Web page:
subjects (n490) on the whole (n25,377) among the ve
reviewed studies. The reason is that one of the reviewed
studies with the largest sample size (n23,857) involved
only female subjects who were in fact mothers in labor.
Other than this study, the distribution of gender of other
studies was even. Further research should employ compa-
rable numbers of male and female participants. Studies also
showed signicant differences in the duration of treatment.
One (1) study lasted only 5 minutes, while two studies
lasted 60 minutes. It is uncertain whether the duration of
aromatherapy treatment between studies would have
affected the outcomes. Furthermore, the studies adopted
different types of essential oil. It is unknown whether the
effects were due to a specic essential oil (e.g., lavender,
etc.) or the general properties of various essential oils.
Although our studies were all RCTs in nature, there were
obvious methodological limitations. To provide further evi-
dence for advocating aromatherapy as an effective com-
plementary or alternative treatment to reduce anxiety
symptoms, studies with stricter and more vigorous proce-
dures in allocation concealment and blinding should be
implemented. Compliance to the therapy should be exam-
ined more thoroughly by intention-to-treat analysis.
Notwithstanding the promising therapeutic effects of
aromatherapy, there has not been literature that could
provide a sound biologic rationale for the use of aroma-
therapy as a complementary and alternative intervention.
The psychobiologic mechanism underlying the anxiolytic
effect remains unclear. According to previous research,
34
g-aminobutyric acid (GABA), one of the brain neurotrans-
mitters, has an inhibitory effect upon the nervous system
and hence may be used to calm the overstimulated nervous
system under tension and stress. Previous research ef-
forts
35,36
have suggested that some essential oils (e.g., lav-
ender, etc.) worked similarly to diazepam, which acts as the
agonist of GABA. One of the current authors reviewed
studies
31
also stated that an oral lavender oil capsule, si-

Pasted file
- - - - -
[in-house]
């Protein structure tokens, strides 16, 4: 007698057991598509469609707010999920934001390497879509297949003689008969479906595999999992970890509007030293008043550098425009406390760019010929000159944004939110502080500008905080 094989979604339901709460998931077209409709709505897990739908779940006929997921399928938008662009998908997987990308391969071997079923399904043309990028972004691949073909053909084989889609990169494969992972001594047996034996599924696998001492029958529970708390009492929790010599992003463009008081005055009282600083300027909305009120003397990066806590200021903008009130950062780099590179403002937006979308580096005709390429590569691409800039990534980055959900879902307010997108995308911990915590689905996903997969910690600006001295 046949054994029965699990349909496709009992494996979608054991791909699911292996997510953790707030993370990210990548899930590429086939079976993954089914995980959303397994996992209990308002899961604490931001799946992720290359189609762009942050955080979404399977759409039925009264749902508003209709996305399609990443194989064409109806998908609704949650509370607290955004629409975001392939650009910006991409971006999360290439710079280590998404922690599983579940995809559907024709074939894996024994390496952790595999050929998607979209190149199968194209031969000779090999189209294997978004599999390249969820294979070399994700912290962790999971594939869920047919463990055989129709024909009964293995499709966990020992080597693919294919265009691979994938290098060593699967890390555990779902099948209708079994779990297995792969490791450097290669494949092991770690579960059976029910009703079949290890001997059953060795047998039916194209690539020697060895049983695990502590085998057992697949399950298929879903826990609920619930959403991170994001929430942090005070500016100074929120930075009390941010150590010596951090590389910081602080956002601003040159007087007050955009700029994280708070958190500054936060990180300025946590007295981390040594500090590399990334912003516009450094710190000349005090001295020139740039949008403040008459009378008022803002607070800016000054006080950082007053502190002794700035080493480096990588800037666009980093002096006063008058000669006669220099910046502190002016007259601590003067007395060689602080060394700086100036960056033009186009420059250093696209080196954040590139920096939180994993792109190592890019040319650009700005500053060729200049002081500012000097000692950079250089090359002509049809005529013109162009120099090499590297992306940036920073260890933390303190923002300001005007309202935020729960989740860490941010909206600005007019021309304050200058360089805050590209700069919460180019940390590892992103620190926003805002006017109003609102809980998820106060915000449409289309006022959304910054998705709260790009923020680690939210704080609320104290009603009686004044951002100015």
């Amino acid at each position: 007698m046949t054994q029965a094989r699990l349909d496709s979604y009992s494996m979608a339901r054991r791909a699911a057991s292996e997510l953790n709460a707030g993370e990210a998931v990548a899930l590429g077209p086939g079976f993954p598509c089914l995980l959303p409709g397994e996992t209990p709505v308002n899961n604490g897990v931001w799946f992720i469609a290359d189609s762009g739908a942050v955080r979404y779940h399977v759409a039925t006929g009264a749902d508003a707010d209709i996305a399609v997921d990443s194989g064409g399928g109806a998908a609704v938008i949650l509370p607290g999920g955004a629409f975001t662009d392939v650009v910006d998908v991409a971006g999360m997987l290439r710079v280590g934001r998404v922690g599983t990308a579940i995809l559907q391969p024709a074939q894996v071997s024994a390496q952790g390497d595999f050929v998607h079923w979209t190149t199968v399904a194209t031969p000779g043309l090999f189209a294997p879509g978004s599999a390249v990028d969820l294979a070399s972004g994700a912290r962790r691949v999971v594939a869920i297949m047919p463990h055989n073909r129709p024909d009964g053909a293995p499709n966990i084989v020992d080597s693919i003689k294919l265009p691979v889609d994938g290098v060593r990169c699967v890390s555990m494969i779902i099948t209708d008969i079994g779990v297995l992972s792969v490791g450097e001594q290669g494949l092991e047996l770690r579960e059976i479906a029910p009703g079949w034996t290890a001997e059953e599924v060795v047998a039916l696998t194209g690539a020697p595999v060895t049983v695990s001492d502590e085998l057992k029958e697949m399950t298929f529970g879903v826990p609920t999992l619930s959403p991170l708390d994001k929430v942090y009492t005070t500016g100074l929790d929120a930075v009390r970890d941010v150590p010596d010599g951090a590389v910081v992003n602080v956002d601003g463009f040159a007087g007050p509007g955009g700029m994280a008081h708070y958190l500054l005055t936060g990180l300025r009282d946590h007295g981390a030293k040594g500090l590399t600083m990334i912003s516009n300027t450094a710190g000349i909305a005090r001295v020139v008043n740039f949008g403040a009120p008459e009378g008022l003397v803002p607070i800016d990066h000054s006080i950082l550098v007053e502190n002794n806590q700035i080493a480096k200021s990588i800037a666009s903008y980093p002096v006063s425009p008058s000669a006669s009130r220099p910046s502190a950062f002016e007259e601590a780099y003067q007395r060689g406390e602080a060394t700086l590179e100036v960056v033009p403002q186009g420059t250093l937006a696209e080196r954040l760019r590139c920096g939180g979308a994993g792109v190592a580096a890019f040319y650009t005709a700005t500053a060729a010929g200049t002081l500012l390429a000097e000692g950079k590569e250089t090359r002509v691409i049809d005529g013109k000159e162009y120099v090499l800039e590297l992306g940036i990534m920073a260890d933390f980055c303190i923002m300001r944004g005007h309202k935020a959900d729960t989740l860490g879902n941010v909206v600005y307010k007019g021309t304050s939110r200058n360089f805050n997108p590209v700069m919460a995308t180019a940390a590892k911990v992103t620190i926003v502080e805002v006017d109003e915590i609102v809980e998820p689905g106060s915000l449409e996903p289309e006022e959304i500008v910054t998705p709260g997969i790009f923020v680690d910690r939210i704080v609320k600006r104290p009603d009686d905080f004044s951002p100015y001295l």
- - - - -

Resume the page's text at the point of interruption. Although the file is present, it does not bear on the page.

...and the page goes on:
lexan, is as effective as lorazepam, which is a commonly
used benzodiazepine. Some studies
37
hypothesized that the
anxiolytic effects may be due to the retrieval of pleasant
Table 2. Pooled Effect Size of Aromatherapy
Massage Studies with State Anxiety
Inventory Outcome Measure
Study Effect size Pooled effect size
Imura et al.
27
1.617
0.5103
Wilkinson et al.
18
0.0708
Wilkinson et al.
26
0.5030
106 LEE ET AL.
memories by particular smells associated with some essen-
tial oils. The unclear biologic mechanisms explaining how
aromatherapy reduces anxiety symptoms leave room for
further research.
Conclusions
As generally all of the 16 reviewed studies showed a
positive result of aromatherapy on anxiety, it is re-
commended that aromatherapy could be applied as a com-
plementary therapy for people with anxiety symptoms.
Although there is no conclusive evidence to show lasting
effects of aromatherapy for treating anxiety, it may best be
considered as a safe and pleasant intervention for those who
can afford it and are prepared to pay for it.
Disclosure Statement
No competing nancial interests exist.
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Address correspondence to:
Hector W.H. Tsang, PhD
Neuropsychiatric Rehabilitation Laboratory
Department of Rehabilitation Sciences
The Hong Kong Polytechnic University
Hung Hom, Hong Kong
E-mail: rshtsang@inet.polyu.edu.hk
108 LEE ET AL.